Merry X-mas



  • @kxx:

    Dear pfSense forums,

    We (my group and I) have been put in charge of hosting a "LAN Event", basically a 12-hour event wherein we will host tournaments that local teams can sign up for and compete against each other in. A poll showed an interest of about 40 people and the team sign-ups tell a similar tale. Some of the games (like League of Legends for example) needs an internet connection to allow people to log in and thus we need to provide internet to about 40-50 people.

    We've been assigned a D:100/U:100 Mbit line, from within a larger network, with unrestricted firewall access. This line is being provided to us via a Static IP address. This is the setup we've proposed so far: We want to run pfSense of the Supermicro X7SPA-H-D525 Mini-ITX Server (http://www.supermicro.com/products/motherboard/ATOM/ICH9/X7SPA-H-D525.cfm), which has an included 1.8 GHz CPU, 4GB of RAM and a small HDD to allow an install of pfSense (we will initiate this installation with a USB drive). On the X7SPA there are two NICs installed per default. We want the first to act as a WAN adaptor (in the pf'Sense'), acquiring internet through our static IP. We want the second adapter to act as a LAN adaptor (in the pf'Sense'), sharing the internet connection to a 48-port switch. We will then add a third NIC and pair it with an TEW-637AP Access Point (http://trendnet.com/products/proddetail.asp?status=view&prod=155_TEW-637AP). This third NIC will act as the WLAN/OPT1 adapter (in the pf'Sense') and will receive it's internet connection from the WAN adapter while also being visible to the LAN clients (LAN and WLAN clients are able to "see each other"). This build follows a guide, seen on: smallnetbuilder.com (http://www.smallnetbuilder.com/security/security-howto/31406-build-your-own-ids-firewall-with-pfsense?showall=&start=1). I've attached a picture of the setup we're interested in.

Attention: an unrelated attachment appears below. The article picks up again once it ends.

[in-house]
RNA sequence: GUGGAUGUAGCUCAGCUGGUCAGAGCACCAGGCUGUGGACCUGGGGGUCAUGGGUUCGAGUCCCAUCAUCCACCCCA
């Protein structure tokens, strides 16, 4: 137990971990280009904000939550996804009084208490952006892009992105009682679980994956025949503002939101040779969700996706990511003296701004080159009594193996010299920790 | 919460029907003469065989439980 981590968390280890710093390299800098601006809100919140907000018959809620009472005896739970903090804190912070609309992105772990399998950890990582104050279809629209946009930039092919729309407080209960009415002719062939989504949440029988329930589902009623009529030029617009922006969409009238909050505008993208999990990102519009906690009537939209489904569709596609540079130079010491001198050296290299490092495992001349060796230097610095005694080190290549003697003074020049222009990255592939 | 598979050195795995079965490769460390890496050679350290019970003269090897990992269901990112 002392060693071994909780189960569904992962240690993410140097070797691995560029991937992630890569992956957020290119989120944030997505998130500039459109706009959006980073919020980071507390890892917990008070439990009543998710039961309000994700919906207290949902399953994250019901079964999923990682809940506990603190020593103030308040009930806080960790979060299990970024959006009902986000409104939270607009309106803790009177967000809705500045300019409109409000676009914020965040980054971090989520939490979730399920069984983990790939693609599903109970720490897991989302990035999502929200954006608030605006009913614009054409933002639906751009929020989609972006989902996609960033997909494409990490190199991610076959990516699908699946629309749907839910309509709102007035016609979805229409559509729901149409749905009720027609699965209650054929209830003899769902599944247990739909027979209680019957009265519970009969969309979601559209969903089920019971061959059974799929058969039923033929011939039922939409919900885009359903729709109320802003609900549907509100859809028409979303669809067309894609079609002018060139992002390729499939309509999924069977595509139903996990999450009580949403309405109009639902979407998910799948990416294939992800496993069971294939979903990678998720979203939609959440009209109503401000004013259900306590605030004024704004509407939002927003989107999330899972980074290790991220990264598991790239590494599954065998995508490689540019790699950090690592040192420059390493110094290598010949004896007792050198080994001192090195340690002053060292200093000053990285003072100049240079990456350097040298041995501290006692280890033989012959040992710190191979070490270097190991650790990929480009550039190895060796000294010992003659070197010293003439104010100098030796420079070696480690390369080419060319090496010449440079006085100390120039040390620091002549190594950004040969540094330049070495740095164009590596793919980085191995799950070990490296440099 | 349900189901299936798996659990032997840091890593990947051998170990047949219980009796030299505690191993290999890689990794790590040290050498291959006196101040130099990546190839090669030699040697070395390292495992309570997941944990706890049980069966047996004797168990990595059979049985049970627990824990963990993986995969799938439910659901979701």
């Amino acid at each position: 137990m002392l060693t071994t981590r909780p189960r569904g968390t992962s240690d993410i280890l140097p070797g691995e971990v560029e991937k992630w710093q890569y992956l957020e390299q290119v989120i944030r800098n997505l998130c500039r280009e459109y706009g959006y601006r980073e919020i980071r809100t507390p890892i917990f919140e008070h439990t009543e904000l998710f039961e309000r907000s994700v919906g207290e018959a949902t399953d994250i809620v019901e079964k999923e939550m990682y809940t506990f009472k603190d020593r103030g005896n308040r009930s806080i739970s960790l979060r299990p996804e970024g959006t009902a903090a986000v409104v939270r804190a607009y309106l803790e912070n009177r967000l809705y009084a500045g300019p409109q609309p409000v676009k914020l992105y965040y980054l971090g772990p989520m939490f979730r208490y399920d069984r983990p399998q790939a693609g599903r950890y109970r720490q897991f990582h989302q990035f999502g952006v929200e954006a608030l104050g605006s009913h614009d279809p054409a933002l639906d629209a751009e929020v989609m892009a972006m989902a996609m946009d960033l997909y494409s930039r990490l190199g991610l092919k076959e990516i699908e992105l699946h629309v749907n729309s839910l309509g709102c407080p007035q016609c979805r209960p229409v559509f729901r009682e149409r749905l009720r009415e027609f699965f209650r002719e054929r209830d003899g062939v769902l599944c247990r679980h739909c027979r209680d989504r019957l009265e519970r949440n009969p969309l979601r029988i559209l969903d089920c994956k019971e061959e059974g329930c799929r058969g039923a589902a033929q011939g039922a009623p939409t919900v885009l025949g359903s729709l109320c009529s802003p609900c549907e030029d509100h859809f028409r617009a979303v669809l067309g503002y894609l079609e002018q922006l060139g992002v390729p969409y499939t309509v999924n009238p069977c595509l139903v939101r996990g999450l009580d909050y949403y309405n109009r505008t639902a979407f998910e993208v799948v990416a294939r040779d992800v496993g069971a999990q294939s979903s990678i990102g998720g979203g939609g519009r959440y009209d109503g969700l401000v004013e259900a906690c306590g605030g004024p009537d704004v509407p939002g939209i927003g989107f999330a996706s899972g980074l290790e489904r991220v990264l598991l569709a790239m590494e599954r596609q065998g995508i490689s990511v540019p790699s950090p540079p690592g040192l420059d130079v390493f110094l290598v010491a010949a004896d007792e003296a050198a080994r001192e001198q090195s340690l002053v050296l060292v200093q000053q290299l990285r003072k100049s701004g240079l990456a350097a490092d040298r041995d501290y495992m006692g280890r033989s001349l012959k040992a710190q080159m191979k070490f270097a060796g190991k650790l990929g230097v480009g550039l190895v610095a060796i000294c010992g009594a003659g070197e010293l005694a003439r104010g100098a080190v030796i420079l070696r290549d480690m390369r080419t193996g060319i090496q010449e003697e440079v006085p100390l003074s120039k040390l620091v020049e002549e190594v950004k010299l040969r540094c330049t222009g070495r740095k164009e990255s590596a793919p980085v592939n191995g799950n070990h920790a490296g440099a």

Our question to you will be the following:

    • Is this setup even feasible for the kind of network we want to set up? Do we need a larger machine, etc.? If it is feasible, then:…

    • Will the default installation of pfSense provide requirements we need for this machine and network? As in,…

    • Will we need to setup special rules to allow internet sharing from the WAN adapter to the LAN/OPT1? Or maybe…

    • Do we need to bridge any of the NICs for it to attain some of the wanted connections? And lastly,…

    • What is the capacity for a machine like this? How many clients can we have connected to the internet simultaneously with this setup? (we have about 38 wired clients and 6 wireless clients reported so far)

    I hope you are able to provide me with the answers that I need. I've looked at various guides at setting up a particular setup like this and also at other pfSense Forum Threads, but I want to have a confirmation other than my own from you guys before we invest in a setup like this (we've been granted a fund to build a Tournament Event network setup).

    Thank you for reading,
    Toby

    I'd just put the Wifi AP on the 48 port switch on the same subnet as the LAN.  That way when playing the LAN games the wifi clients and the LAN clients don't need to traverse the firewall to see each other.